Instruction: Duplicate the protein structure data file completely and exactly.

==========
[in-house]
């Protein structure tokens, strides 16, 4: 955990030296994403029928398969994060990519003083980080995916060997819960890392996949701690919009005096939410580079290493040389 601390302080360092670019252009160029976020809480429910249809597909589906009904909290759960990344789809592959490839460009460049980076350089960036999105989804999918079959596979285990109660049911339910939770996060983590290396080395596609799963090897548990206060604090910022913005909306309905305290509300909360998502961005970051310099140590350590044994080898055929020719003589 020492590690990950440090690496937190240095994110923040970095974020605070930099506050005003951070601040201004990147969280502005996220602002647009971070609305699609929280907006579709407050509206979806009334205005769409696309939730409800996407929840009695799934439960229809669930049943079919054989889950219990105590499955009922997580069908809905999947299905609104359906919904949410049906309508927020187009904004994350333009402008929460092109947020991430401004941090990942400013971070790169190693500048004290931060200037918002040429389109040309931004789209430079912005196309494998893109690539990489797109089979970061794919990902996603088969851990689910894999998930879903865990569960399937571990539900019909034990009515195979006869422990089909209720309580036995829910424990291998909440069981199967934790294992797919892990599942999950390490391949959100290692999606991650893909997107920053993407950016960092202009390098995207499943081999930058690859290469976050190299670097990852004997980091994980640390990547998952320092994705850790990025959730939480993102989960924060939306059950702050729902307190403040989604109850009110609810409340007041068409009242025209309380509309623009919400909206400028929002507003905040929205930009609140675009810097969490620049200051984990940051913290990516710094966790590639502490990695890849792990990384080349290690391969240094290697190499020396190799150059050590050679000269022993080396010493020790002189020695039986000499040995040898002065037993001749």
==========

[in-house]
């Protein structure tokens, strides 16, 4: 955990030296994403029928398969994060990519003083980080995916060997819960890392996949701690919009005096939410580079290493040389 601390302080360092670019252009160029976020809480429910249809597909589906009904909290759960990344789809592959490839460009460049980076350089960036999105989804999918079959596979285990109660049911339910939770996060983590290396080395596609799963090897548990206060604090910022913005909306309905305290509300909360998502961005970051310099140590350590044994080898055929020719003589 020492590690990950440090690496937190240095994110923040970095974020605070930099506050005003951070601040201004990147969280502005996220602002647009971070609305699609929280907006579709407050509206979806009334205005769409696309939730409800996407929840009695799934439960229809669930049943079919054989889950219990105590499955009922997580069908809905999947299905609104359906919904949410049906309508927020187009904004994350333009402008929460092109947020991430401004941090990942400013971070790169190693500048004290931060200037918002040429389109040309931004789209430079912005196309494998893109690539990489797109089979970061794919990902996603088969851990689910894999998930879903865990569960399937571990539900019909034990009515195979006869422990089909209720309580036995829910424990291998909440069981199967934790294992797919892990599942999950390490391949959100290692999606991650893909997107920053993407950016960092202009390098995207499943081999930058690859290469976050190299670097990852004997980091994980640390990547998952320092994705850790990025959730939480993102989960924060939306059950702050729902307190403040989604109850009110609810409340007041068409009242025209309380509309623009919400909206400028929002507003905040929205930009609140675009810097969490620049200051984990940051913290990516710094966790590639502490990695890849792990990384080349290690391969240094290697190499020396190799150059050590050679000269022993080396010493020790002189020695039986000499040995040898002065037993001749």